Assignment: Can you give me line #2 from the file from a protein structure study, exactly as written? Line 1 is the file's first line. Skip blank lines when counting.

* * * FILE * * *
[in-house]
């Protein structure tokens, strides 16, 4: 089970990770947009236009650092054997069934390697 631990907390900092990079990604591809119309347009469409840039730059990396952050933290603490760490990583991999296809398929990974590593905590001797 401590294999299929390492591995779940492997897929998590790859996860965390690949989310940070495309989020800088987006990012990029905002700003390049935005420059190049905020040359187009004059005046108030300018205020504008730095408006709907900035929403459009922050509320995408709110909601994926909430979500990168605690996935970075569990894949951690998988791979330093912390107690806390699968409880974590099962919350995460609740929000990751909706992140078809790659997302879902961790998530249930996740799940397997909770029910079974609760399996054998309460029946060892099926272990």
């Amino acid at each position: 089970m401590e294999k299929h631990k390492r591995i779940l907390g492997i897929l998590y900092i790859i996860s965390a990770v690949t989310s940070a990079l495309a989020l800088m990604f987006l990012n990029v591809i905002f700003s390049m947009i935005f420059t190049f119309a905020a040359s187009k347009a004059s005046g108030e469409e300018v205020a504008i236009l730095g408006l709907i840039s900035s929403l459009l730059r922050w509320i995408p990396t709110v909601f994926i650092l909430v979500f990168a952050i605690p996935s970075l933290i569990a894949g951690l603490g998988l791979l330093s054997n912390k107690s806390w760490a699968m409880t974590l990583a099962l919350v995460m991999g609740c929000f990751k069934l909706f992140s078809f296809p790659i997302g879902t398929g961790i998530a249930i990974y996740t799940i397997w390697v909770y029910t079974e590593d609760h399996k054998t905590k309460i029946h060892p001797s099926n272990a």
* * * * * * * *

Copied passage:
């Protein structure tokens, strides 16, 4: 089970990770947009236009650092054997069934390697 631990907390900092990079990604591809119309347009469409840039730059990396952050933290603490760490990583991999296809398929990974590593905590001797 401590294999299929390492591995779940492997897929998590790859996860965390690949989310940070495309989020800088987006990012990029905002700003390049935005420059190049905020040359187009004059005046108030300018205020504008730095408006709907900035929403459009922050509320995408709110909601994926909430979500990168605690996935970075569990894949951690998988791979330093912390107690806390699968409880974590099962919350995460609740929000990751909706992140078809790659997302879902961790998530249930996740799940397997909770029910079974609760399996054998309460029946060892099926272990």